We often make elaborate and well thought-out plans, but life sometimes takes unexpected turns - it is what we do in these situations that ultimately shapes our success.
Today, we were supposed to fly to the Zoho world headquarters in Chennai, India via Dubai. Instead, my associate, Sebastien, and I found ourselves enjoying an amazing visit to the world-class Museum of the Red River in Idabel Oklahoma, privately guided by its director, Henry Moy.
On arrival, we froze in awe of the museum's main attraction - a full size Acrocanthosaurus.
After peeling ourselves away from the dinosaur, we looked at the exhibits of artifacts from ancient civilizations. I wondered what challenges they went through - how they surmounted them? Why did some civilizations perish, while others prospered? I kept asking myself these Jared Diamond-esque questions, which led me to reflect on the present situation we are living in.
I am no paleontologist, but I would guess the acrocanthosaurus had few (if any) predators, and it could leisurely go about its business devouring smaller animals without stressing out too much. Perhaps we can say the same applies to modern humans. Our only visible threat is other humans.
COVID-19 seems to be all people talk about nowdays, this virus has had a catastrophic impact for some, a disruptive impact for others, and has created a climate of tension and uncertainty for all.
So what exactly is happening? That depends on who you ask.
If you listen to one news channel, they are framing the situation as a borderline extinction-level event. If you flip the channel to another, they are downplaying it as no big deal, just another type of cold. There are some truly frightening alternative media perspectives that I will not include links to, since I do not wish to spread panic, but a Montreal-based collaborator of ours is flat out freaked-out.
The best we can do is to inform ourselves from credible sources such as WHO COVID-19 Situation Reports. These give us an objective snapshot on the current situation any given time.
Many believe that some countries have a tight grip on the kind/version of information they share with the external world regarding internal difficulties (perception management), perhaps the picture is worse than the official version - which is dire enough:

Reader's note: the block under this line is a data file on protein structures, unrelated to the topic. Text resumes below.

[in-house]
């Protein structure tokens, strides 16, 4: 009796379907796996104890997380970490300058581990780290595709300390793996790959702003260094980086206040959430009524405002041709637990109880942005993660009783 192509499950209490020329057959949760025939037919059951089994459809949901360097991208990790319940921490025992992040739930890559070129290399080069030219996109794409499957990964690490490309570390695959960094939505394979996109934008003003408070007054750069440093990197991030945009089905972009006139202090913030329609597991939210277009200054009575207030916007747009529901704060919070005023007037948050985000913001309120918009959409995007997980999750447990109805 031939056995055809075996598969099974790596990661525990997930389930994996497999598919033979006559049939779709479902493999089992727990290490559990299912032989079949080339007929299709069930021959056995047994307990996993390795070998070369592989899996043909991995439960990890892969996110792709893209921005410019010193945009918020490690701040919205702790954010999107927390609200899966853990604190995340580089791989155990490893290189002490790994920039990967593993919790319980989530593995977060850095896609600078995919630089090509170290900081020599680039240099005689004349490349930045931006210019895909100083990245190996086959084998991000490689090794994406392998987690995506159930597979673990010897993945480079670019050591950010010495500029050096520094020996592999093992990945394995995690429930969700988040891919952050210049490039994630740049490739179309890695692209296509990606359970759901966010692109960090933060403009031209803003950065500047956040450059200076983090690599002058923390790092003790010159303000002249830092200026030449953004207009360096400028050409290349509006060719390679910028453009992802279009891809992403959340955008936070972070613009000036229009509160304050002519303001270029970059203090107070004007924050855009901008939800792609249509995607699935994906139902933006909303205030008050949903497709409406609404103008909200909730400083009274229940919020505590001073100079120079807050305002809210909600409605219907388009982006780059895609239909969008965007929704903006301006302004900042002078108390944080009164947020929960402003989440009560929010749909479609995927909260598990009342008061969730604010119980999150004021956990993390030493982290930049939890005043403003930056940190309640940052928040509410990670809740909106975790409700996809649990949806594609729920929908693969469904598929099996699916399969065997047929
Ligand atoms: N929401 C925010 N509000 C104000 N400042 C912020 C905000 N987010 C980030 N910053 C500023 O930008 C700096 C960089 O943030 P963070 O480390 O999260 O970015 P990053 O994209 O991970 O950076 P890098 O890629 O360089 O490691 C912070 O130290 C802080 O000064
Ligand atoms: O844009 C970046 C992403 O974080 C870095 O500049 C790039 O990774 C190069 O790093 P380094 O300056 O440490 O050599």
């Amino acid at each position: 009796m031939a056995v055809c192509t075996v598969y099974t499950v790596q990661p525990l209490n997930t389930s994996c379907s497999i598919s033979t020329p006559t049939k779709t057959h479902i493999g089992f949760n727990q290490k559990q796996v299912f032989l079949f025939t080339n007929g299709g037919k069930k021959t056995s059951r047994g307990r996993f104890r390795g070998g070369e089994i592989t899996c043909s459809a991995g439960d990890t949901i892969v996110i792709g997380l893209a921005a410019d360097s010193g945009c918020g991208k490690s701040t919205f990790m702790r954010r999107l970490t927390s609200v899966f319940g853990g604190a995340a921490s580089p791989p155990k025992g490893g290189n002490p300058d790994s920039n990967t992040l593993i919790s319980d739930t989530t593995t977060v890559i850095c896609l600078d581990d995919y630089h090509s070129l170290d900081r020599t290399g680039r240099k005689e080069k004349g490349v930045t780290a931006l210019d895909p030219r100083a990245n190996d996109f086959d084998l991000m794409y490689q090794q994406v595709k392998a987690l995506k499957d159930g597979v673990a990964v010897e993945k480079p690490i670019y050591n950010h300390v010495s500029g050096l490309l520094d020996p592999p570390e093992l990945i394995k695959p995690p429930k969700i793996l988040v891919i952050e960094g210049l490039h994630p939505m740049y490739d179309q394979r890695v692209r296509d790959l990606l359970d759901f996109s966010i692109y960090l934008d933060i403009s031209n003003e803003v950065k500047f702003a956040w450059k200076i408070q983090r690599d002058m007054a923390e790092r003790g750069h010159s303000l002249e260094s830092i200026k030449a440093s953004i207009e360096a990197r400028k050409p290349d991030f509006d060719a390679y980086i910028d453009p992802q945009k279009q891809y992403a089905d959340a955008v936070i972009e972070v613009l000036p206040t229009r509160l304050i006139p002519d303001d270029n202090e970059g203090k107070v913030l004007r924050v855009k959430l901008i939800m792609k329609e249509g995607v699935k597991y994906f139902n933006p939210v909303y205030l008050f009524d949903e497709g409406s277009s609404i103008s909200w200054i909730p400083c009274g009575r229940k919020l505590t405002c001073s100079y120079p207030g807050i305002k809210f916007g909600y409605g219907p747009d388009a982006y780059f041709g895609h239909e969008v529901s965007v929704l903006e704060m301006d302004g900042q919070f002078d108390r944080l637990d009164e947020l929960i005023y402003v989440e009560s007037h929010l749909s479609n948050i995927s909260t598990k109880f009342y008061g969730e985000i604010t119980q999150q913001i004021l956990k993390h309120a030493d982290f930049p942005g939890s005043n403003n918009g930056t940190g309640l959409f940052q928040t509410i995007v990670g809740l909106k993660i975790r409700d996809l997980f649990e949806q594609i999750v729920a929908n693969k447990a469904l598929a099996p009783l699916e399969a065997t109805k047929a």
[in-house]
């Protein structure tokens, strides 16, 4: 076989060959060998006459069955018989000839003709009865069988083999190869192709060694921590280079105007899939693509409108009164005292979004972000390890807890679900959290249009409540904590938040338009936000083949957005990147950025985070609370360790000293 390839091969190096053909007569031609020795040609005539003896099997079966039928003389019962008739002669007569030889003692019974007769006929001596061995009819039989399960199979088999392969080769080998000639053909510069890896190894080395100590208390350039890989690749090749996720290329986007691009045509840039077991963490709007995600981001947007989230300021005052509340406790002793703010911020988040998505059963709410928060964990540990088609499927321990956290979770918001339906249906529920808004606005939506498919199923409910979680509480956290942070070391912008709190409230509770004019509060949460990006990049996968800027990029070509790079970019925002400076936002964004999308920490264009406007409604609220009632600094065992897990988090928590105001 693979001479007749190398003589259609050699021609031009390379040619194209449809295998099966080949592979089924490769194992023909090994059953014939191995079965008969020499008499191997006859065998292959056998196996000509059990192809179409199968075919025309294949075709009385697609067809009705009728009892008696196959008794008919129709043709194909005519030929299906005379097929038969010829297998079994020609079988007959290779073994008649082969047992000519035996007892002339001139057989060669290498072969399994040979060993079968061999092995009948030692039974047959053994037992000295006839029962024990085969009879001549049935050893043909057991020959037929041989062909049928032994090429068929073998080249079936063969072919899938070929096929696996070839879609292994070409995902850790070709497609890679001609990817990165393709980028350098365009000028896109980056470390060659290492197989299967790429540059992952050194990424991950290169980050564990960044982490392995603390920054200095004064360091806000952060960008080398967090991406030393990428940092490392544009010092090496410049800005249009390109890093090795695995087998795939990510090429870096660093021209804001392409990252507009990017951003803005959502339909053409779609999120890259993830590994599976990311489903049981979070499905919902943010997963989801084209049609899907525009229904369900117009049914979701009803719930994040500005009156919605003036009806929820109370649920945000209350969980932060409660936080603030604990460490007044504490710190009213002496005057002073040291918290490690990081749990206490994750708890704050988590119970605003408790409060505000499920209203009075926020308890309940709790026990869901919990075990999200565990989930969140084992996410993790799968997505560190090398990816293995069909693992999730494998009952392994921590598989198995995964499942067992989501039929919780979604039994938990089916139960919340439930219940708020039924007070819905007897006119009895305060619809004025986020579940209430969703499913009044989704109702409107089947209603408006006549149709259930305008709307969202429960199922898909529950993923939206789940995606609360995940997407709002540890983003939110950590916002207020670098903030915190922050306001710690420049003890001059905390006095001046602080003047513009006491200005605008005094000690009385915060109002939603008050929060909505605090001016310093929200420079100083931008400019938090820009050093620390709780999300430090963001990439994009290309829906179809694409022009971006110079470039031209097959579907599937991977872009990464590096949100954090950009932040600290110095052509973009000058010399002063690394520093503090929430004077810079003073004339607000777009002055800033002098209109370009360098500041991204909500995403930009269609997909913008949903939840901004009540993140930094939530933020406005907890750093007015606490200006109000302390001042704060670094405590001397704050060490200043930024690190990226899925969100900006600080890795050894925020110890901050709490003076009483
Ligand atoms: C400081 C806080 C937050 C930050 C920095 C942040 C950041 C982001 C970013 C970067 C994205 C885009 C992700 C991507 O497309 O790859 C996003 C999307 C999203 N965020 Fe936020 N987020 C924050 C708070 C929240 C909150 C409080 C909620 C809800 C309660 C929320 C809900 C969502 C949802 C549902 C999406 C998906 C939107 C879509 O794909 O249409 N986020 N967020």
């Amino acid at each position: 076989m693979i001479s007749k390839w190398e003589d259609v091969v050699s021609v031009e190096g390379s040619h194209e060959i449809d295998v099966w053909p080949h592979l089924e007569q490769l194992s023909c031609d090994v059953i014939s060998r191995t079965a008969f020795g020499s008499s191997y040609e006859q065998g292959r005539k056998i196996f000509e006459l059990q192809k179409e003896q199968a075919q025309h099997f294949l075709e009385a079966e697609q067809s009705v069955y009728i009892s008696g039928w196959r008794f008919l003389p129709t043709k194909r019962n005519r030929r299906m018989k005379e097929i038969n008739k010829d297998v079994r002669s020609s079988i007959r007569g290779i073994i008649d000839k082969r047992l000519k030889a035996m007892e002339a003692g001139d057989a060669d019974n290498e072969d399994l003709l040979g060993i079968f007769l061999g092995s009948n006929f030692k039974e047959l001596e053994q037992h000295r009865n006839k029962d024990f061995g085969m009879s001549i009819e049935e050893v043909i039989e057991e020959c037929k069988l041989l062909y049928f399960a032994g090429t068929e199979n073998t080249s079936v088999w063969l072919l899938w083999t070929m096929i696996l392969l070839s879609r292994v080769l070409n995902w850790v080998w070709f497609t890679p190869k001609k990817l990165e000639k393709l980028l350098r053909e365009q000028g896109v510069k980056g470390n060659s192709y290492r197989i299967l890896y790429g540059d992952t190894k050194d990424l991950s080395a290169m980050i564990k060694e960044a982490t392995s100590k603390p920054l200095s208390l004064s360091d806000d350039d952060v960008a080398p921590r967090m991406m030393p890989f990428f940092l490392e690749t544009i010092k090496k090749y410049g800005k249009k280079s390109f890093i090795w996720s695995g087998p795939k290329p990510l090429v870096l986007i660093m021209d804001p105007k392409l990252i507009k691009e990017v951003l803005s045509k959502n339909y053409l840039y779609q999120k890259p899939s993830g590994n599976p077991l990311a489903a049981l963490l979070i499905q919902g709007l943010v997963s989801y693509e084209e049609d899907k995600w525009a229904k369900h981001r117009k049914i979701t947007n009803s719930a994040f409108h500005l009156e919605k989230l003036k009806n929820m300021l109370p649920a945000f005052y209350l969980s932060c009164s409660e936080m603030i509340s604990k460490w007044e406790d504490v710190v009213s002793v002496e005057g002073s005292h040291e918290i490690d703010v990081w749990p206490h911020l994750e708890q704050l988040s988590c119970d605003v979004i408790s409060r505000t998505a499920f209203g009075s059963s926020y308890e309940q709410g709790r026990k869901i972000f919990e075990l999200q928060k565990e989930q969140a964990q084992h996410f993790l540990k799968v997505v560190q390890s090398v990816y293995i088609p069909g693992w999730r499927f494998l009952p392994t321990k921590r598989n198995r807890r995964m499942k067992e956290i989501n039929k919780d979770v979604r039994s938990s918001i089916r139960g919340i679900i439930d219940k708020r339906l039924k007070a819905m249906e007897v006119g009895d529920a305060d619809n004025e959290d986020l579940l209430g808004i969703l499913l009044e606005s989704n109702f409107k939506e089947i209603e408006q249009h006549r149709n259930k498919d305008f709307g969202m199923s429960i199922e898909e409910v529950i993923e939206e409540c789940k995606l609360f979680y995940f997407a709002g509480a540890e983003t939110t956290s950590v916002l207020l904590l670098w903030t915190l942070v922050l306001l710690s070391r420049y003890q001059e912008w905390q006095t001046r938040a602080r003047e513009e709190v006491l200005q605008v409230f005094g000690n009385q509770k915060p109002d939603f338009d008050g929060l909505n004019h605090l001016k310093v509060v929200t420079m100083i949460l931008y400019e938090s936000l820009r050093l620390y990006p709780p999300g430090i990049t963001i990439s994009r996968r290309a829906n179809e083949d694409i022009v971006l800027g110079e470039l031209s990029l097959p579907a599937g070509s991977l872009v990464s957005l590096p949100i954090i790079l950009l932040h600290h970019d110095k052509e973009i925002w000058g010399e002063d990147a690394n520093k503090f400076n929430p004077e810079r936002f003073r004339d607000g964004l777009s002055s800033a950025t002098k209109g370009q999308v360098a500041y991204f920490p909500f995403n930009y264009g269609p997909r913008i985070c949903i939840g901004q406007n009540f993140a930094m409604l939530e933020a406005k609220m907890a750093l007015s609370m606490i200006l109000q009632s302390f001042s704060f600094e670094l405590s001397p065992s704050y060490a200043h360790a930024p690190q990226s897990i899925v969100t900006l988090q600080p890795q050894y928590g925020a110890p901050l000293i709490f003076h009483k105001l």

This exponential curve may be a cause for concern, or an incentive to chill in South America as soon as possible (el Quindio in Colombia is stunning). But what does this mean for business?
Here some upcoming tech conferences that are either being cancelled or "virtualized":
Held in San Francisco, NEXT is Google's top annual conference for the general public. Last year was it's fourth edition, with 25,000 people present at the Moscone Center. I would not miss these for the world, I guess we will have to catch it online this year. Google also canceled its developer conference Google I/O.
This is an increasingly important event for the tech world, as Facebook diversifies and deepens its scope of activity. AR / VR / devices and other ambitious projects give developers and the general public much to talk about. Last year 5,000 people attended. Facebook will make content available online instead of holding a physical conference. Facebook's marketing conference was also cancelled.
Zoho organizes several annual Zoholics events around the world, regionalizing them to their specific public. Zoholics Austin is considered the main event. While it is smaller than the other events mentioned, I would say it is my personal favorite. Last year they had 2,500 attendees.
Truth is, there are now at least 12 major events that have gotten cancelled, but for brevity's sake I will cut it there.
Tech companies are also asking their employees to work from home. Zoho has decided to close all its offices worldwide (this happened 2 days before we were to go to Chennai):
Google, Facebook, Microsoft and Apple (among others) are also following similar measures. Zoho has gone as far as prohibiting all staff from having any face to face business meetings with anyone, worldwide.